Syracuse basketball not the program it once was, but season far from over

Syracuse basketball (Mandatory Credit: Rich Barnes-USA TODAY Sports)
Syracuse basketball (Mandatory Credit: Rich Barnes-USA TODAY Sports) /
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In the minutes and hours after Colgate stunned Syracuse basketball on Tuesday night for the Raiders’ second-straight win over their Central New York neighbor, a lot of Orange fans were up in arms on social media. That’s understandable.

Naturally, though, some fans took it a little too far in my humble opinion, declaring the 2022-23 season already over, and calling for head coach Jim Boeheim to be fired.

If you want a new head coach roaming the sidelines on the Hill, that’s fair. But the current team is only two games deep, and let’s give this young ‘Cuse roster just a bit more time to come together as a cohesive unit.

That being said, if I’m taking off my Orange-colored glasses here (and I’m a proud SU alumnus and a huge advocate for ‘Cuse sports teams), I think it’s safe to say that Syracuse basketball isn’t the same top-tier program that it was, say, from 2009 to 2014.

It’s a bummer. I’ve accepted it. I’ll keep cheering my boys on. Once Boeheim does retire (in a year or two or three or …?), will the new head coach lead the Orange back to consistently great regular seasons and deep March Madness runs? Who the heck knows.

Syracuse basketball, sadly, is a middle-of-the-pack squad these days in collegiate hoops.

From 2009 to 2014, and this is merely one recent example, the ‘Cuse would win at least 27 games every year and earn top-four seeds in March Madness.

From 2015 until the present, with the Orange having became a member of the Atlantic Coast Conference in 2013-14, the ‘Cuse has slogged its way through the majority of regular stanzas, while going to the Final Four in 2016 as well as the Sweet 16 in 2018 and 2021.

Yes, Syracuse basketball has a promising six-member 2022 class, but by and large, recruiting is down for the Orange. Moving to the ACC changes things. Uncertainty over when Boeheim would retire is a factor.

Long-time assistant coach Mike Hopkins leaving for Washington, too, was a factor. The NCAA sanctions are gone, but they stung for a few years.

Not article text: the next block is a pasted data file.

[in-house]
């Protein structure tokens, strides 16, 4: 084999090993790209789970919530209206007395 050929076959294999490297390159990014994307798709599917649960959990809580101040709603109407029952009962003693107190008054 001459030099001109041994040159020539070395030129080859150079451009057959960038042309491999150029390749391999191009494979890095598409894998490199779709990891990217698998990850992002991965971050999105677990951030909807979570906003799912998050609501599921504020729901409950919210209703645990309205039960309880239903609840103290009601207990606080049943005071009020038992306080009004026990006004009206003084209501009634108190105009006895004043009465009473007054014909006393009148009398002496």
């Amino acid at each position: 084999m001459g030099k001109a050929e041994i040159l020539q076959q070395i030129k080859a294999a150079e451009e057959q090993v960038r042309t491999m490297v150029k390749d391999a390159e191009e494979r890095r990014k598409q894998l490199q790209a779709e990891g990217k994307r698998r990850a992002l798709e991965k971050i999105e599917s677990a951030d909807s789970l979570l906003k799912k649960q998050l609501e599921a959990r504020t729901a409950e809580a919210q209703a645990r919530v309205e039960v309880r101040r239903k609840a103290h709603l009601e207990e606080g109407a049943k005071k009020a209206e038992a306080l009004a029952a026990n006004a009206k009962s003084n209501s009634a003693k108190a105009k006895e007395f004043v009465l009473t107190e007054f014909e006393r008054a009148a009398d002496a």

The transfer-portal explosion, NIL, guys getting injured or leaving early for the pros – a whole host of stuff comes into play as potential reasons as to why Syracuse basketball (1-1) isn’t the same program on the court or in the recruiting arena these days.

I’m not making excuses for the ‘Cuse. I’m as disappointed and frustrated as every other Orange fan out there, although I’ll continue to support this squad through good times and bad times.

With the portal, NIL and other happenings in college basketball, the talent disparity between high-major programs and mid-major programs isn’t as large as it used to be.

Does that mean Syracuse basketball should fall on its own turf two seasons in a row to Colgate? Absolutely not. But some of my fellow Orange fans said over and over again after Tuesday evening’s 80-68 setback that the ‘Cuse should never, ever lose to the Raiders, because Syracuse basketball is a big-name brand in the ACC and Colgate plays in the Patriot League.

I don’t buy into that sort of reasoning. Colgate is a good team. The roster is a veteran one, and experience is vital these days. Just look at some of the recent national champions (Kansas, Baylor, Virginia, Villanova, North Carolina).

Yes, those groups had top-flight high-school players on their rosters, but their line-ups were also filled with veteran, experienced guys. The Raiders, for a second-consecutive stanza, picked apart the Orange zone this past Tuesday night.

Colgate players were selfless and precise with their passing, and that led to so many wide-open looks. In Division I men’s basketball, if a team has such open looks, it is going to make an opponent pay.

And the Raiders did that, netting 19 3-pointers one year after torching Syracuse basketball for 18 made shots from long range.

Is the ‘Cuse zone defense the problem? Certainly, a case could be made for Boeheim utilizing more man-to-man defense, but then again, that likely wouldn’t have solved the Orange’s woes versus Colgate (3-1).

Syracuse basketball isn’t alone in being a high-major to lose to a mid-major so far in 2022-23. Louisville went to 0-3 after falling to Appalachian State on Tuesday.

Plenty of ACC and other power conference teams have lost to mid-majors at this juncture in 2022-23, with the season having just begun last week.

That doesn’t make what occurred to the ‘Cuse on Tuesday against the Raiders hurt any less. Syracuse basketball had beaten its Central New York neighbor 54 times in a row.

Then, in 2021-22, the Orange blew a 15-point lead in the first half and lost to Colgate, 100-85, at the Dome. I didn’t think the ‘Cuse would allow more 3-pointers to the Raiders this go-round, but Syracuse basketball did.

So here we are. The Orange will look to regroup and get back into the victory column when it hosts Colonial Athletic Association team Northeastern this Saturday, Nov. 19, beginning at 4 pm.

In 2022-23, the Syracuse basketball roster has 12 scholarship players, and eight of those guys are underclassmen. The Orange’s youth showed in falling to a veteran Colgate squad.

After this loss, freshman point guard Judah Mintz said the ‘Cuse isn’t as good as perhaps the Orange thought it was prior to the present campaign getting underway, and Boeheim echoed that sentiment.

But Syracuse basketball is only two games in. The 2022-23 term is far from over. I remain hopeful that the ‘Cuse can have a solid season, even if it won’t be on par with how the Orange was faring from 2009 to 2014.

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